On Tuesday 18th October we set off for our biennial school field trip to Iceland (well, the second time we've been with the students). From my previous October visit in 2014, I knew that there would not be many birds to see at this time of the year, since most of our planned visits were at inland sites, and most species head for the coast this late on. I still though had a decent chance of Gyr Falcon if I kept my eyes open. However, the temperatures in Iceland had been very warm recently, so it may be a little different this time, although the forecast was not for very helpful weather.
So, as we stepped off the plane on Wednesday afternoon, we were hit with almost horizontal rain as the tail-end of a storm was racing across the south-western peninsula. It was incredibly grim, and it wasn't much better when we woke the following morning. Thursday saw us on the coach visiting various sites on the "golden circle" and as we headed over the hills from Reykjavik, the weather hadn't abated at all, and I was genuinely worried that the coach would tip over. Luckily, it got better on and off during the day and we were very fortunate that at none of our stops we got wet, despite it raining regularly all day.
Ravens were the only regular species noted from the coach, and I saw a few Whooper Swans. On the outskirts of the city, Redwings and Greylag Geese fed on the grass verges, but that was about the sum of the sightings from the coach. We stopped for lunch at a little picnic site in the middle of nowhere and there were a few Redpolls flying around, plus a Goldcrest calling from the conifers. I briefly bumped into an Icelandic birder and we mentioned the Goldcrest to each other - but I had to get straight back on the coach. The trouble is with these whistle-stop tours, there's very little time to linger.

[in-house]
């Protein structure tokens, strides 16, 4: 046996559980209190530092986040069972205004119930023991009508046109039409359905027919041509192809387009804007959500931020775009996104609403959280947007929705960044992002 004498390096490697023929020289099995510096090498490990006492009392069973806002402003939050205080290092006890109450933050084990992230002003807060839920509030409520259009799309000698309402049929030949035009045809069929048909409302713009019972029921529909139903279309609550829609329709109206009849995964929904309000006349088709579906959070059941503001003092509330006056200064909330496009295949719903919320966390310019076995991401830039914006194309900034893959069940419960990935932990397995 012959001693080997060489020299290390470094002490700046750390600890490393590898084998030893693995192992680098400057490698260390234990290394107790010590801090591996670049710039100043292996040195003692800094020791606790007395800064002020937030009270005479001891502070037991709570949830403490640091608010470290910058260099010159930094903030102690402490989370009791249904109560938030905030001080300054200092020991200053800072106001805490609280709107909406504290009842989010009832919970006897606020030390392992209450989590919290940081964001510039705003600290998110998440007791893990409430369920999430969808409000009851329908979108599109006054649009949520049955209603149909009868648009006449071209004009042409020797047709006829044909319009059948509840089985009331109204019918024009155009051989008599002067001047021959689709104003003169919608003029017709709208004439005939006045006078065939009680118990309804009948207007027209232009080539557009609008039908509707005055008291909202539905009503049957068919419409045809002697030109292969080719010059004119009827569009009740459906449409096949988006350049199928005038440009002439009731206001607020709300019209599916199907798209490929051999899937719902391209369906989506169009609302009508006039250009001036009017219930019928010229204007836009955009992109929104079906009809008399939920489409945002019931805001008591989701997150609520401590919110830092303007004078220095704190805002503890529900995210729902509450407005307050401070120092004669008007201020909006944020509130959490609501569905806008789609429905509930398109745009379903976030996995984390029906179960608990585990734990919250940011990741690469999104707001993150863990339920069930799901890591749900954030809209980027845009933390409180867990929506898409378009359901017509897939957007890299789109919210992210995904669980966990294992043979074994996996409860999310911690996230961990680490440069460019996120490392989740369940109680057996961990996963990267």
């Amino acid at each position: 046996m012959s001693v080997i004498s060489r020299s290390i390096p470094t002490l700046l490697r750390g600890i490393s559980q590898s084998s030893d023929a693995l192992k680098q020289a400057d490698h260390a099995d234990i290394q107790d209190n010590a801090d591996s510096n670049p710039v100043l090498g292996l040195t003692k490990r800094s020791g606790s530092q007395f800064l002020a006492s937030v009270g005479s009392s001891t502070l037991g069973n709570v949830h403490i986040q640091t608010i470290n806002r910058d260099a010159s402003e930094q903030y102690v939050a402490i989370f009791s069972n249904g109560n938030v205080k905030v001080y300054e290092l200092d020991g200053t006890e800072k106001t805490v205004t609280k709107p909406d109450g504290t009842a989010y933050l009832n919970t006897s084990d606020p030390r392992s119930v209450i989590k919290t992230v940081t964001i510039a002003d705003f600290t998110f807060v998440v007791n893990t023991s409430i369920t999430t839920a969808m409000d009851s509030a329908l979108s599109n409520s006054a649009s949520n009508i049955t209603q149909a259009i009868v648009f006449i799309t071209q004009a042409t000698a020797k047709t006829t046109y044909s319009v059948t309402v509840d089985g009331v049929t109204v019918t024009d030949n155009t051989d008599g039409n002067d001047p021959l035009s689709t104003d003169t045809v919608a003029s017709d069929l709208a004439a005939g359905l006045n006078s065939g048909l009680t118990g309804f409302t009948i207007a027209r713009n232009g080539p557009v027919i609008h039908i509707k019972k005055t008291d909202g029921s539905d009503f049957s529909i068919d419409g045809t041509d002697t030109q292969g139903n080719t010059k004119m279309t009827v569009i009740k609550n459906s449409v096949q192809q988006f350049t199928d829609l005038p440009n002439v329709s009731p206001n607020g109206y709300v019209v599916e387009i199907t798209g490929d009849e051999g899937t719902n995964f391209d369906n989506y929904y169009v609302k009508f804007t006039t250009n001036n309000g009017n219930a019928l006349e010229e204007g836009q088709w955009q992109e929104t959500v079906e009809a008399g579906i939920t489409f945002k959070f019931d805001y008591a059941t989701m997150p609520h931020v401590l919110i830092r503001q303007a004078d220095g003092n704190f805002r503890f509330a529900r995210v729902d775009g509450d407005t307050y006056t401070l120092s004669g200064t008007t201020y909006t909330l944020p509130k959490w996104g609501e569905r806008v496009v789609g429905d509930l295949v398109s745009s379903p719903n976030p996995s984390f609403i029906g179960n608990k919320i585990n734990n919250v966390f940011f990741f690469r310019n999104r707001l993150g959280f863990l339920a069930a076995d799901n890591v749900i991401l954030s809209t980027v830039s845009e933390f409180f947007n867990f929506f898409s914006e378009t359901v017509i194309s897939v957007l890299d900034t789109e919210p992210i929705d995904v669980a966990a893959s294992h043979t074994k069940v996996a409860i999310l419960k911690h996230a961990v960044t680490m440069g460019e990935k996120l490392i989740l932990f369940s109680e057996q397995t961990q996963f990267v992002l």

We got back to Reykjavik before it got dark and, driving round the city, I noted a few Glaucous Gulls flying on the shore, a few Eiders in the docks, plus some Tufted Ducks on the town lake. We were dropped off by the fantastic Reykjavik Cathedral which I had missed last time. It was a very impressive building.
On Friday, we headed to the southernmost part of Iceland, and the rain continued to fall most of the day. Luckily for us, when we went walking on the glacier, even though it was very damp and the visibility was poor, it was not tipping it down and we were sheltered from the wind.
We stayed the night in the hotel in the countryside, but with the terrible weather, there was no chance of seing any northen lights. On Saturday morning, we were due to spend a little bit of time on the south coast, so I hoped for a couple of birds. At the gift shop at Vik, there were hundreds of Fulmars circling high above the car park below the cliffs. However, the wind was very strong and it was pelting down with rain again, and we had to abandon any hope of any proper coastal visits for safety reasons.
We headed back towards Reykjavik, calling in at a couple of spectacular waterfalls, where we got so wet it was pretty funny. As we pulled in at the geothermal educational centre in Hveragerði, the rain started to ease a lot and a small flock of Redpoll appeared in the trees right next to the hot springs. These were the first Redpolls I had seen in Iceland which were not just flyovers and I managed a few snaps despite the difficulties with the dark conditions and the steam from the hot spring wafting between me and the birds.